These are the words used by actress Kelli Simpkins during a phone interview with yours truly describing her latest project, Teddy Ferrara.
Teddy Ferrara is a play about the queer college experience. A tragedy on campus thrusts the university into the national headlines, but ultimately Teddy Ferrara is about people and relationships, and how tragedy and the changing of social norms impacts the characters’ lives and perceptions. Playwright Christopher Shinn was partially inspired by the Tyler Clementi story and the prevalence of bullying on college campuses to create this provocative world premiere.
Simpkins, Shinn and the rest of the cast reflected their own lives throughout the creative process, particularly the college experience and how technology has altered queer culture. The advent of social media has provided access, community, and anonymity among LGBTs, especially for young people living in rural or suburban communities. In or out, gay or straight or undecided, queer culture is now literally at our fingertips.
“It’s such a different world,” said Simpkins. “You actually get to be more authentic.”
Growing up in Evansville, IN playing basketball, Simpkins knew that something was different, but didn’t have the language to articulate it. “I knew from an early age that there was some deep attraction to girls… but I didn’t see examples of it.” She was introduced to acting in middle school, through the influence of a homeroom teacher who encouraged her to audition for a Vaudeville review about the Marx Brothers. “That fueled a love for me of performing and specifically playing that kind of real life character.”
After passing up a basketball scholarship, Simpkins acted in the Repertory People of Evansville prior to spending a few semesters in the Theatre Department at Indiana University. She left college early for a fortuitous opportunity to return home for a part in A League of Their Own, which was partially filmed at the now legendary Bosse Field in Evansville.
It wasn’t until moving to New York that she began to witness and understand the gay community and, as a result, better understand herself. When she came out, she “literally came out to… everyone. It felt like a really radical act,” but also one in which she felt “right for the very first time in [her] life.”
Simpkins’ story may be, in part, why Teddy Ferrara (showing February 2 – March 3 at the Goodman Theatre) is so important. For her, growing up before the age of social media and Internet access to, well, everything, it wasn’t until age 24 after moving to an urban metropolis that she began to see examples of LGBT culture such to better understand her own feelings. She shudders to think that her coming out may not have happened had she remained in Evansville.
“I’m openly gay and it’s really meaningful to me to see these kinds of characters on stage, which we don’t really get to see a lot of. Particularly at [the college] age.”
Simpkins’ character, Ellen, is a gender studies professor who is blazing a trail for policy change surrounding the LGBT atmosphere on campus.
When asked if she could relate to Ellen, Simpkins sees her character as a woman who’s strength surpasses her own. But she’s an activist in her own right. Having worked on a number of projects surrounding LGBT issues, most notably The Laramie Project (a film version of the play set in the town of Laramie, WY in the wake of Matthew Shepard’s murder) Simpkins is creating the visible examples of authentic gay characters in the media that she lacked growing up. She and Ellen are certainly allies, if not confidants.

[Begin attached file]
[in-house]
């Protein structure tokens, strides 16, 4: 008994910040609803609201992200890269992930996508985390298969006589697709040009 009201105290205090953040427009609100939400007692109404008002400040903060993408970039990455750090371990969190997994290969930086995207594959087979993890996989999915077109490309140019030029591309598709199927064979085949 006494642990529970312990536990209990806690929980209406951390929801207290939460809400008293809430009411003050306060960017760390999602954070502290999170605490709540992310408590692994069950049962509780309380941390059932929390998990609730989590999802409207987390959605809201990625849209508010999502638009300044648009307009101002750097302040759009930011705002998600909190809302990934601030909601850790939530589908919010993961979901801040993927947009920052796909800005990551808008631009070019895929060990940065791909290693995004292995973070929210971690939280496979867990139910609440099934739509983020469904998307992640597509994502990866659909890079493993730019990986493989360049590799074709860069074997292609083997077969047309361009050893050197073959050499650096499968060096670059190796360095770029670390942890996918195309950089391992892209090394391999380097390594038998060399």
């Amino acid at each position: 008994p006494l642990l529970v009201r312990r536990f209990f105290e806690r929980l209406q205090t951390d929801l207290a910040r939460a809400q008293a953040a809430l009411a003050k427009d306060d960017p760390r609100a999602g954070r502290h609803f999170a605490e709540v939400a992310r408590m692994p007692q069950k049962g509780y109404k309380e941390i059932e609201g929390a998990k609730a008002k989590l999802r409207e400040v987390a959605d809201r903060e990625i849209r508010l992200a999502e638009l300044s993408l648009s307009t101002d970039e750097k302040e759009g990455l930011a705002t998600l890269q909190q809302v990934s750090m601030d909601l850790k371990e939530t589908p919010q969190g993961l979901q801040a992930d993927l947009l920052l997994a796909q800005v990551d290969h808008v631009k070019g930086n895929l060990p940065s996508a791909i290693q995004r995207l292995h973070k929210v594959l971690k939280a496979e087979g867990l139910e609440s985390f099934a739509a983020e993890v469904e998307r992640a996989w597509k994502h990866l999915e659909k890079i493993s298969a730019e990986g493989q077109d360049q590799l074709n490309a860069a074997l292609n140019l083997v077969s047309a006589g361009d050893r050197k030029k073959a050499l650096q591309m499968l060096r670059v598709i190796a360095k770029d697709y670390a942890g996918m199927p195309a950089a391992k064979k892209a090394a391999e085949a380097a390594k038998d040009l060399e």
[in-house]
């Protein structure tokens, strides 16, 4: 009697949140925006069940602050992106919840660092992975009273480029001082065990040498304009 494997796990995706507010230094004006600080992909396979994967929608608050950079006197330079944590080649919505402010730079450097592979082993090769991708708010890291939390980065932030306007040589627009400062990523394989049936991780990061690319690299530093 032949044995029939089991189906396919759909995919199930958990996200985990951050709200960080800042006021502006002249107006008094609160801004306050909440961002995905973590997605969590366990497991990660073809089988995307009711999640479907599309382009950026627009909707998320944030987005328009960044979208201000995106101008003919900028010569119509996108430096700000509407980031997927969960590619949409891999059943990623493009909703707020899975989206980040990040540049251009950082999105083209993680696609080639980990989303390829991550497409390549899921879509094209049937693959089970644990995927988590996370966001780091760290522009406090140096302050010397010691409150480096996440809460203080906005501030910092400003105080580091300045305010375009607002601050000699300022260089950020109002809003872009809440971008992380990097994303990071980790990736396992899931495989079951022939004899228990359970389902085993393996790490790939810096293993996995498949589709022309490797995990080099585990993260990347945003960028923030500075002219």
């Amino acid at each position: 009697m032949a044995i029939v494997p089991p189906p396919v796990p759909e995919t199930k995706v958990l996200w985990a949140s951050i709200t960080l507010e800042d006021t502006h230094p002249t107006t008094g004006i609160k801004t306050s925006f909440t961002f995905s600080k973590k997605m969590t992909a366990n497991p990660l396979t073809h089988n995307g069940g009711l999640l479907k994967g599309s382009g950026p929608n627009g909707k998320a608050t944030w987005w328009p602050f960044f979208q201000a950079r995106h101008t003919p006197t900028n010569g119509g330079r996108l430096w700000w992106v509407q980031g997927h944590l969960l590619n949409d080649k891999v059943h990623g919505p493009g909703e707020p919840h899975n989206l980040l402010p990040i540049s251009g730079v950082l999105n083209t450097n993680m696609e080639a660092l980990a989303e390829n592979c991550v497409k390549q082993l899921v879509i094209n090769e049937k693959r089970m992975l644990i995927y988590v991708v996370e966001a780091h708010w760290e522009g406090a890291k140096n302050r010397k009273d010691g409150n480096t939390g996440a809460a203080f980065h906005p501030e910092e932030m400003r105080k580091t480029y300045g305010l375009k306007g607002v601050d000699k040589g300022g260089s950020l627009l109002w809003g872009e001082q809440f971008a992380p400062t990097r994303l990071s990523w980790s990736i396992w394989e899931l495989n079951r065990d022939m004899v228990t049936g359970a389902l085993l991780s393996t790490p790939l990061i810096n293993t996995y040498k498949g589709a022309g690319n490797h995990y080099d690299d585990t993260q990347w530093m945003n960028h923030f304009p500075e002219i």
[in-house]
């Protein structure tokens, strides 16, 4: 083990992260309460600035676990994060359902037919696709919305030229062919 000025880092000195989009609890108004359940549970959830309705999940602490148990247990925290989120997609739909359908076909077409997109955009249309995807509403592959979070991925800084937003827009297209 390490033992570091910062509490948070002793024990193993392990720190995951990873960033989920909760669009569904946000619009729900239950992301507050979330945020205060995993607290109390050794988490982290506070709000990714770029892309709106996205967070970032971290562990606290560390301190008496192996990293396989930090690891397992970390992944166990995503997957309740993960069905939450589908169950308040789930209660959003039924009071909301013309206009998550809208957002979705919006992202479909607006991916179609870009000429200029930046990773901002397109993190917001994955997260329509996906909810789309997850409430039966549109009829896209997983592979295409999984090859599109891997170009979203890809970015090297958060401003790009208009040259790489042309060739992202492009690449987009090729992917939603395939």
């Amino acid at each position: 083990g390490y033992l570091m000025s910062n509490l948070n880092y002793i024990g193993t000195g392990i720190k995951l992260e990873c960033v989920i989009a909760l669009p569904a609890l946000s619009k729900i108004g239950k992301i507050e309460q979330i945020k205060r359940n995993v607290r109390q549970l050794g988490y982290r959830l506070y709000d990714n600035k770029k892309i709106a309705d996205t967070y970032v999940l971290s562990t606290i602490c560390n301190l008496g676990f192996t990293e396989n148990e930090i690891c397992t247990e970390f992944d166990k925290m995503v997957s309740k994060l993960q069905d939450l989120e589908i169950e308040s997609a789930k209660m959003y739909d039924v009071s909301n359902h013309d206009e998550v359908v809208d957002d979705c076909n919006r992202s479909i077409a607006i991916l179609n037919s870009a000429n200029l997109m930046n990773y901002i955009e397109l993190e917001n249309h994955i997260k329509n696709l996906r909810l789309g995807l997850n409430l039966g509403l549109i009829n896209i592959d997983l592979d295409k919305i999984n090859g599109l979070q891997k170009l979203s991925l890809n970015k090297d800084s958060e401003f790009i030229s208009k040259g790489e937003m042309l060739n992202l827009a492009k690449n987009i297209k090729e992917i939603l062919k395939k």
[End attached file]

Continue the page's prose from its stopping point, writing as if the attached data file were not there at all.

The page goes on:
For Kelli Simpkins, acting is a way to reach out to other kids growing up in small towns. Teddy Ferrara accompanies a season of Tennessee Williams and The Jungle Book in a venue that isn’t notorious for pushing the edge, and Simpkins admires the Goodman for having the guts to present such an important project – one that could potentially have a positive impact on the lives of LGBT people – and she confidently stands by the work the cast and crew has created. When asked if she had anything else to add, she simply encouraged Chicagoans to attend the show. Even with the media and Internet providing increasing access to gay teens and young adults, bullying remains a serious problem that is part of our present, not our past. Teddy Ferrara starts a conversation about the very real issues we face as a community, and the importance of advocating for LGBTs who don’t yet have the language to articulate the struggles they face.
Teddy Ferrara premieres February 2 and runs until March 3 at the Goodman Theatre. For tickets or more information, visit: http://www.goodmantheatre.org/season/teddy-ferrara/
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About Lauren W
Lauren Warnecke is a Chicago-based dance writer, educator, and freelance dance professional. She holds degrees in Dance (BA, ’03) and Kinesiology (MS, ’09) and is currently a full-time Clinical Instructor for the Department of Kinesiology and Nutrition at UIC. Created in 2009 as a platform for dance-based discourse, Lauren owns and operates Art Intercepts, a dance blog and online resource actively promoting the use of evidence-based practices in dance training and performance with the goal to improve and elevate artistry, dance education, and dancer health. She is a contributing author/blogger at Dance Advantage, 4dancers, and the Huffington Post, and an arts contributor at The L Stop. Lauren freelances as a production/stage manager, choreographer, media relations specialist, and grant writer, for small arts organizations and is a Certified Personal Trainer. She is a master composter who likes to dig in the dirt and bake scones.